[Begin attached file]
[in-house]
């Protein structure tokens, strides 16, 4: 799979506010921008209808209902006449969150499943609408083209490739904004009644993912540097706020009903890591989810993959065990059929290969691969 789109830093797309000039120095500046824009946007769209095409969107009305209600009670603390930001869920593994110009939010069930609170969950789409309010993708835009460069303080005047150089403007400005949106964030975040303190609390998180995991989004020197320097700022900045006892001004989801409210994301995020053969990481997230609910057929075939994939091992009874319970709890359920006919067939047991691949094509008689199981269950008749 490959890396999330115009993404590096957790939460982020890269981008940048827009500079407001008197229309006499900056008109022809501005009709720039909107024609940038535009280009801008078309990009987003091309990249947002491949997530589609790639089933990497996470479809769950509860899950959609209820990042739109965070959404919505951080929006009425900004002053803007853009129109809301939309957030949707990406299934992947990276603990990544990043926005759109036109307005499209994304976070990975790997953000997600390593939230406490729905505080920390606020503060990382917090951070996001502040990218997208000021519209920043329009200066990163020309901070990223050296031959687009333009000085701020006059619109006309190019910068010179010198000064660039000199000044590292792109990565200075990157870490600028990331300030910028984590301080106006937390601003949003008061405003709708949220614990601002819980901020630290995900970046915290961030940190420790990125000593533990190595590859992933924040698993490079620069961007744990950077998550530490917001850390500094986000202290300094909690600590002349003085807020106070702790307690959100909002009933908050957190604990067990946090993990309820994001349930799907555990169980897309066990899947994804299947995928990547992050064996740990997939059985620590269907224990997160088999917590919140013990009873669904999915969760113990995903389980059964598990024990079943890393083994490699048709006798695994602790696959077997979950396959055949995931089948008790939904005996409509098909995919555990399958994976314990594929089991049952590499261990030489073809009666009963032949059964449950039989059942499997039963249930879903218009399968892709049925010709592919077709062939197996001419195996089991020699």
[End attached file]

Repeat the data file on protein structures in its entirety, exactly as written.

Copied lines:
[in-house]
């Protein structure tokens, strides 16, 4: 799979506010921008209808209902006449969150499943609408083209490739904004009644993912540097706020009903890591989810993959065990059929290969691969 789109830093797309000039120095500046824009946007769209095409969107009305209600009670603390930001869920593994110009939010069930609170969950789409309010993708835009460069303080005047150089403007400005949106964030975040303190609390998180995991989004020197320097700022900045006892001004989801409210994301995020053969990481997230609910057929075939994939091992009874319970709890359920006919067939047991691949094509008689199981269950008749 490959890396999330115009993404590096957790939460982020890269981008940048827009500079407001008197229309006499900056008109022809501005009709720039909107024609940038535009280009801008078309990009987003091309990249947002491949997530589609790639089933990497996470479809769950509860899950959609209820990042739109965070959404919505951080929006009425900004002053803007853009129109809301939309957030949707990406299934992947990276603990990544990043926005759109036109307005499209994304976070990975790997953000997600390593939230406490729905505080920390606020503060990382917090951070996001502040990218997208000021519209920043329009200066990163020309901070990223050296031959687009333009000085701020006059619109006309190019910068010179010198000064660039000199000044590292792109990565200075990157870490600028990331300030910028984590301080106006937390601003949003008061405003709708949220614990601002819980901020630290995900970046915290961030940190420790990125000593533990190595590859992933924040698993490079620069961007744990950077998550530490917001850390500094986000202290300094909690600590002349003085807020106070702790307690959100909002009933908050957190604990067990946090993990309820994001349930799907555990169980897309066990899947994804299947995928990547992050064996740990997939059985620590269907224990997160088999917590919140013990009873669904999915969760113990995903389980059964598990024990079943890393083994490699048709006798695994602790696959077997979950396959055949995931089948008790939904005996409509098909995919555990399958994976314990594929089991049952590499261990030489073809009666009963032949059964449950039989059942499997039963249930879903218009399968892709049925010709592919077709062939197996001419195996089991020699």